Solar Restart on the Horizon
“We want to be a place to restart community after a natural disaster.”
It sounds like a doomsday prepper's dream or a bid to save the world. Wal-Mart's plan is to be totally removed from the grid, powered only by renewable energy sources and lithium batteries, by 2020. Ambitious as it may sound, it's been a boon to an industry falling into a lull.
Ever since the extension of the investment tax credit (ITC) late last year, investments in solar companies have slipped.
The market expected to see a sudden increase in new solar installations in the rush for installers to get the biggest credit. Instead, the country’s solar installers... took a break.
Without the sudden pressure to get new projects underway, companies and individual buyers alike have relaxed, causing solar capacity growth to do the same.
But don’t think that means you should ignore solar stocks. In fact, this may just be the best time to buy in...
Wal-Mart, for all its boasting, isn’t the only company building a renewable base. In fact, it’s not even the biggest!
The Solar Energy Industries Association’s biggest corporate solar installer lineup currently reads like this:
- Target (147 megawatts)
- Wal-Mart (140 megawatts)
- Prologis (107.8 megawatts)
- Apple (93.9 megawatts)
- Costco (50.7 megawatts)
Other big solar installers include Kohl’s, Ikea, and Macy’s. Each has a goal of being mostly, if not completely, powered by clean energy within the next few years.
These large-scale installations are becoming a larger part of solar's growth this year, even as that growth slows.
Without the hype to keep them up, solar stocks are slowing as well. But given the long-term outlook on the technology, that may just be giving savvy investors a chance to grab up the best stocks at a bargain.
GTM Research expects that solar capacity will increase steadily through 2020, though recent research suggests there will be a lull through 2017.
Investors shouldn’t worry about a single year’s worth of slow growth, however — not in an industry that’s had such steady increases since its inception and is expected to continue expanding for the foreseeable future.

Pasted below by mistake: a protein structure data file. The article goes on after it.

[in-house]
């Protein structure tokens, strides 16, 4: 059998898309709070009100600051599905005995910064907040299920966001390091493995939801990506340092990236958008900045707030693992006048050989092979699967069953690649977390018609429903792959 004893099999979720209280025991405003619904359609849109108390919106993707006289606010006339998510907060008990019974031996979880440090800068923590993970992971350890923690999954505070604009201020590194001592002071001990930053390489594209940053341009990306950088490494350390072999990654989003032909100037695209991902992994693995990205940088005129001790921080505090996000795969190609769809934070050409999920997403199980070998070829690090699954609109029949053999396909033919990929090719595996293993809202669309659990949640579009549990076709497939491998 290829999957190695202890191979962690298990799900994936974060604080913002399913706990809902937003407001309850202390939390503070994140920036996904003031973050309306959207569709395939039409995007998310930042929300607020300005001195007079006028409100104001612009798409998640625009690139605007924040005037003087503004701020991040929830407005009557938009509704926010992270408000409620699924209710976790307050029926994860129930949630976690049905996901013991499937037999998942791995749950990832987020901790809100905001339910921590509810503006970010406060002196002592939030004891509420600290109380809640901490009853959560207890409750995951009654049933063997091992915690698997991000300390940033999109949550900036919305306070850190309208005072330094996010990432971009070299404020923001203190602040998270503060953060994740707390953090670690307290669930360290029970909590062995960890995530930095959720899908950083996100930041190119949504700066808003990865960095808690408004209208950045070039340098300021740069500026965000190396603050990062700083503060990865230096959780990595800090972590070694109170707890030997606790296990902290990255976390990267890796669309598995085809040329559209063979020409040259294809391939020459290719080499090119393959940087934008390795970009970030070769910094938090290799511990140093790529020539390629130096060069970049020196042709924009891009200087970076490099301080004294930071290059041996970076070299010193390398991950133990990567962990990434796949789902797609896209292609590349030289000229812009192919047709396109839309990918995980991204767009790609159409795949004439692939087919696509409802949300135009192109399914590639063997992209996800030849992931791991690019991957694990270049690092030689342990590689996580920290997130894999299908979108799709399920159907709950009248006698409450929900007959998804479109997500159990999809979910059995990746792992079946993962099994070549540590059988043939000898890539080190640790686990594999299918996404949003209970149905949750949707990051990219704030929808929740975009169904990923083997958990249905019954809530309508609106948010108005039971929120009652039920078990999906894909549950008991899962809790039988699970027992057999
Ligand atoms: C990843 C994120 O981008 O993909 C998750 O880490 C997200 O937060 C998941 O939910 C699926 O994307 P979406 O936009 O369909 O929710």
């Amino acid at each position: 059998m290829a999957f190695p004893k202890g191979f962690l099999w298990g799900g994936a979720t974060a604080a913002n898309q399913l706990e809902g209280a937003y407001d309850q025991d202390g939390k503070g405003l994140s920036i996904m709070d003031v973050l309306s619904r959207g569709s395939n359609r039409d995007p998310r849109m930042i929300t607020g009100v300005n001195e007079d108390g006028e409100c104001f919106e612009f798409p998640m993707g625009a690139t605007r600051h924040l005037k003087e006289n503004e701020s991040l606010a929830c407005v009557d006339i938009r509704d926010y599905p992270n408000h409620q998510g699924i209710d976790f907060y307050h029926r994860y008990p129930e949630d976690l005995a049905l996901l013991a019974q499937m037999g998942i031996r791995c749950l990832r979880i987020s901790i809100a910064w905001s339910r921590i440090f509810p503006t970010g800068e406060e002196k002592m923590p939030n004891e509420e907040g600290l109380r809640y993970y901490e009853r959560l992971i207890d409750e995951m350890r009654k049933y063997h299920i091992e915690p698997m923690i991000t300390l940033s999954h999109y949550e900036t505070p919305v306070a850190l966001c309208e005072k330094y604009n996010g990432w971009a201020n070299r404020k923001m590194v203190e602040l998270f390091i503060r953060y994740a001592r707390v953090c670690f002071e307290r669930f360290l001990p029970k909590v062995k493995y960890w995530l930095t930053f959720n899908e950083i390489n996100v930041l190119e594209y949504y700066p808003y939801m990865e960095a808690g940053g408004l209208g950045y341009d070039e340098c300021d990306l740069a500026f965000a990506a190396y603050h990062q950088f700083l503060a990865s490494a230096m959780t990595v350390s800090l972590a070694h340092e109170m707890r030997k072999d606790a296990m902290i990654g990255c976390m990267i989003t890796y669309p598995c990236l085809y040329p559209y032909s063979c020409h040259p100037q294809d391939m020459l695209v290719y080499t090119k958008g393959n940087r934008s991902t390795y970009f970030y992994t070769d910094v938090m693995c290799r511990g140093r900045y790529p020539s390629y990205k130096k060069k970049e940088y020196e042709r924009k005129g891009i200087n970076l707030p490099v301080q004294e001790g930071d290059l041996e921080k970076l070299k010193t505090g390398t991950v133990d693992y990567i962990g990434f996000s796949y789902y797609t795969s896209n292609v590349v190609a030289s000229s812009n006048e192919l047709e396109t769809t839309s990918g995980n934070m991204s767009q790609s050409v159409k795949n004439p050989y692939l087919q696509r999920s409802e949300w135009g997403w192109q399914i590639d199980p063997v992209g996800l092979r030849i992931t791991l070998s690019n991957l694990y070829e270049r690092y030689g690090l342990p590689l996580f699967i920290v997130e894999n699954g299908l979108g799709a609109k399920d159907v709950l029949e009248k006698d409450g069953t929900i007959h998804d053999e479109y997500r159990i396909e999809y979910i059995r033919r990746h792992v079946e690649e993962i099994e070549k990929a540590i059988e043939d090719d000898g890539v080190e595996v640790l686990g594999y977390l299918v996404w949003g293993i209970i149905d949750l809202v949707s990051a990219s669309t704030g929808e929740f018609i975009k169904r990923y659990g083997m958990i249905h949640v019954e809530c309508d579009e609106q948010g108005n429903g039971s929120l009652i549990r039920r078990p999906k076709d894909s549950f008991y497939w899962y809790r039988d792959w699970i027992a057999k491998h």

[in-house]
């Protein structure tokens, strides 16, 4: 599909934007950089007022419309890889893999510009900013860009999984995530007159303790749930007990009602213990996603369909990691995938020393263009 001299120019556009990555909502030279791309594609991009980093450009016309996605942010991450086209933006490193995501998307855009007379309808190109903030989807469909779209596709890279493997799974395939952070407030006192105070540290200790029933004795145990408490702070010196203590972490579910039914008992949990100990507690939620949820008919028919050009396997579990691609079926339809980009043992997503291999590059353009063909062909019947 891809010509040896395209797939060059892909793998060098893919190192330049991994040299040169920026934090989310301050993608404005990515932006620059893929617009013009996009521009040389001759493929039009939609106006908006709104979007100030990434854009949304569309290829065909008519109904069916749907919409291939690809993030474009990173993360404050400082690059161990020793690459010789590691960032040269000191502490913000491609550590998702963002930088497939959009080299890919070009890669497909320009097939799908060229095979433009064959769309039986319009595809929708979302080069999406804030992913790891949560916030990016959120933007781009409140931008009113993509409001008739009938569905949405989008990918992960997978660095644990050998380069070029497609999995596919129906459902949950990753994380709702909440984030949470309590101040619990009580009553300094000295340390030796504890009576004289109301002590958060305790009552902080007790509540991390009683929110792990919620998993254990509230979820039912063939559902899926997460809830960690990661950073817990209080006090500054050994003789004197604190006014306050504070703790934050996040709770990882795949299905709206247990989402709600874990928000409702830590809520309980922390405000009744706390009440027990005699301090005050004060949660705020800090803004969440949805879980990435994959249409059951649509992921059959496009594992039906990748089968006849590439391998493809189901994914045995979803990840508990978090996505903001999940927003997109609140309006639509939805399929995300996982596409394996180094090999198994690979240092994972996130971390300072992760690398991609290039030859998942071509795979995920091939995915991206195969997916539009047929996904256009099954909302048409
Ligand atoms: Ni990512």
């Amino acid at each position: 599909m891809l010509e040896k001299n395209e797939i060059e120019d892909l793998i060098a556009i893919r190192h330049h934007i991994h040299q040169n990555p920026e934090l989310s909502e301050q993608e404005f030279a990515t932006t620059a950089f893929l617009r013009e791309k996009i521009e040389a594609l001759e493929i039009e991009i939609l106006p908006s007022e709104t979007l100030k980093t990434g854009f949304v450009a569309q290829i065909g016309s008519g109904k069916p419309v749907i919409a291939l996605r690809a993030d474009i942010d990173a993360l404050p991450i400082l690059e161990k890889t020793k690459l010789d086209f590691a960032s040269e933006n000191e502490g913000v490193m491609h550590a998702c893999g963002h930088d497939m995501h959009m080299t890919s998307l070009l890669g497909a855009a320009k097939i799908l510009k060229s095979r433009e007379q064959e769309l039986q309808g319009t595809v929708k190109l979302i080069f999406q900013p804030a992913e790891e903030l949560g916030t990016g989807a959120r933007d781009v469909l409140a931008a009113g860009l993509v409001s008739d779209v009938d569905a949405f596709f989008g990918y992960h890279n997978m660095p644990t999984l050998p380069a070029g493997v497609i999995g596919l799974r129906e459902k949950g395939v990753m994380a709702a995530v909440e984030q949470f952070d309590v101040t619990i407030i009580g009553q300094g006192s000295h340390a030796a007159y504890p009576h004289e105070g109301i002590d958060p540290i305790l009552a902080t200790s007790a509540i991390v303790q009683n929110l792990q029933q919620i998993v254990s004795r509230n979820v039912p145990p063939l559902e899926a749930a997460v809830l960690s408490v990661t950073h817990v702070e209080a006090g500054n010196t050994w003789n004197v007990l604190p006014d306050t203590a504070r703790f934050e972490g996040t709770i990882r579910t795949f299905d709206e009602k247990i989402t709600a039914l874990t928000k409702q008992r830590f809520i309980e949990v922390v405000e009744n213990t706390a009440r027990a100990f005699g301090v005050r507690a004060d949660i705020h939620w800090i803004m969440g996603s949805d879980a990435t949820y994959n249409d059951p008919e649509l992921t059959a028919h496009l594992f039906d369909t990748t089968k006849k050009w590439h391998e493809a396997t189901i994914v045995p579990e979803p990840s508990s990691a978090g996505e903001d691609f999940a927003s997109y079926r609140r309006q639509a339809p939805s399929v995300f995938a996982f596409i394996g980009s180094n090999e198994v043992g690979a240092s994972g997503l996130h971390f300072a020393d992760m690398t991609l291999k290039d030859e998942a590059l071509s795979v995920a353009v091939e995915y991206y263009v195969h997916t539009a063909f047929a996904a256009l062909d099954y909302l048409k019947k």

The Energy Information Administration estimates that solar will account for about 1% of all U.S. energy by next year, up from 0.6% in 2015.
That may not seem like a lot, but it’s just the beginning. The whole world is working to move away from fossil fuels now, which means the market for renewables has been busted wide open.
And just because we haven’t yet seen the surge in installations that many expected doesn’t mean it won’t happen at all.
The ITC offers a 30% tax credit on all solar installations under construction by the end of this year. That number drops to just 26% after 2019, 10% after 2021, and cuts out completely in 2023.
New projects still have a little bit of leeway in getting those credits, and the rush may come at the last minute.
Anyone looking to be 100% solar anytime soon is also going to need some battery power to back it all up.
Energy storage and renewable technologies go hand in hand, if only because there still needs to be electricity running when the sun goes down.
Large-scale energy storage especially will see some growth in coming years as energy grids all over the world integrate more solar and other renewables.
The biggest growth in these large-scale systems is yet to come!
Now, by the time that happens, I expect we’ll have much better solar panels as well. We’ll have to, in fact! Right now, the best designs only function at about 28% efficiency, not nearly enough to make up for all the fossil fuel power the world wants to retire.
Renewable energies are struggling to find the balance between efficiency and price. For obvious reasons, higher-efficiency solar panels cost more, which makes widespread adoption a challenge.
But the price is dropping as capacity is growing, helped along by projects like Wal-Mart’s. The more low-cost installations are adopted, the easier it will be to integrate the technology everywhere else.
I wouldn’t blame you for hesitating to buy into solar right now. The recent history of the biggest installer in the country, SolarCity, reads more like a cautionary tale than a success story.
But even the skeptics are only seeing a slowdown through 2017. Beyond that, business will pick up again, and probably even reach new highs as the final deadline for the ITC comes into play!
Without a doubt, this is far from the death of the solar industry.
Until next time,
Energy and Capital
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